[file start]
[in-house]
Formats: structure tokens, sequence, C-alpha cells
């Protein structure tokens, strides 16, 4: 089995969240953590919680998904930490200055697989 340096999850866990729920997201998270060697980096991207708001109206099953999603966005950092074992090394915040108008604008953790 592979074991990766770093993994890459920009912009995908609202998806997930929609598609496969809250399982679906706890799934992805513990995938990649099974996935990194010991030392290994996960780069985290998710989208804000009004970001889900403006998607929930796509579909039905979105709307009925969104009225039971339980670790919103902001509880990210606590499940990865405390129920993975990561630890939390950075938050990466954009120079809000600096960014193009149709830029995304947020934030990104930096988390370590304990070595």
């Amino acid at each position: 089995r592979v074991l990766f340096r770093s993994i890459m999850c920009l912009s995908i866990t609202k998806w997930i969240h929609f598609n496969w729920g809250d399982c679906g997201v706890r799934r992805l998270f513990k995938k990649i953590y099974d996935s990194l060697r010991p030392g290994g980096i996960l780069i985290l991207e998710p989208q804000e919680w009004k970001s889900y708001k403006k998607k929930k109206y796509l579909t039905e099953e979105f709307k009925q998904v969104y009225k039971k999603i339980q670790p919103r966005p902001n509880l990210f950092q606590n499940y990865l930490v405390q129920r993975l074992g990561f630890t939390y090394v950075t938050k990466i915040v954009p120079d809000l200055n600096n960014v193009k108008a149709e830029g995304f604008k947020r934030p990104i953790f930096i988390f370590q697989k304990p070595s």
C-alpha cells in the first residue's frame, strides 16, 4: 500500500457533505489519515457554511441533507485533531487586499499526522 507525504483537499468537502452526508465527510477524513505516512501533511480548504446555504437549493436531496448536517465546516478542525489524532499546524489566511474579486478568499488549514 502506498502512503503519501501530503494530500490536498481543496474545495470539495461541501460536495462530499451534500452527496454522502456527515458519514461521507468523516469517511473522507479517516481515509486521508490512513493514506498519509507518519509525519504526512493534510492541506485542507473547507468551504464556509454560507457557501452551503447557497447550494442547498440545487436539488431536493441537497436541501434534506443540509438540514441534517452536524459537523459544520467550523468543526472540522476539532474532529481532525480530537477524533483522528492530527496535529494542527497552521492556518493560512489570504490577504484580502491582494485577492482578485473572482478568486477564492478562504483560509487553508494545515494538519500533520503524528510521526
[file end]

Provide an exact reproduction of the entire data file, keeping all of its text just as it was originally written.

[in-house]
Formats: structure tokens, sequence, C-alpha cells
């Protein structure tokens, strides 16, 4: 089995969240953590919680998904930490200055697989 340096999850866990729920997201998270060697980096991207708001109206099953999603966005950092074992090394915040108008604008953790 592979074991990766770093993994890459920009912009995908609202998806997930929609598609496969809250399982679906706890799934992805513990995938990649099974996935990194010991030392290994996960780069985290998710989208804000009004970001889900403006998607929930796509579909039905979105709307009925969104009225039971339980670790919103902001509880990210606590499940990865405390129920993975990561630890939390950075938050990466954009120079809000600096960014193009149709830029995304947020934030990104930096988390370590304990070595």
């Amino acid at each position: 089995r592979v074991l990766f340096r770093s993994i890459m999850c920009l912009s995908i866990t609202k998806w997930i969240h929609f598609n496969w729920g809250d399982c679906g997201v706890r799934r992805l998270f513990k995938k990649i953590y099974d996935s990194l060697r010991p030392g290994g980096i996960l780069i985290l991207e998710p989208q804000e919680w009004k970001s889900y708001k403006k998607k929930k109206y796509l579909t039905e099953e979105f709307k009925q998904v969104y009225k039971k999603i339980q670790p919103r966005p902001n509880l990210f950092q606590n499940y990865l930490v405390q129920r993975l074992g990561f630890t939390y090394v950075t938050k990466i915040v954009p120079d809000l200055n600096n960014v193009k108008a149709e830029g995304f604008k947020r934030p990104i953790f930096i988390f370590q697989k304990p070595s």
C-alpha cells in the first residue's frame, strides 16, 4: 500500500457533505489519515457554511441533507485533531487586499499526522 507525504483537499468537502452526508465527510477524513505516512501533511480548504446555504437549493436531496448536517465546516478542525489524532499546524489566511474579486478568499488549514 502506498502512503503519501501530503494530500490536498481543496474545495470539495461541501460536495462530499451534500452527496454522502456527515458519514461521507468523516469517511473522507479517516481515509486521508490512513493514506498519509507518519509525519504526512493534510492541506485542507473547507468551504464556509454560507457557501452551503447557497447550494442547498440545487436539488431536493441537497436541501434534506443540509438540514441534517452536524459537523459544520467550523468543526472540522476539532474532529481532525480530537477524533483522528492530527496535529494542527497552521492556518493560512489570504490577504484580502491582494485577492482578485473572482478568486477564492478562504483560509487553508494545515494538519500533520503524528510521526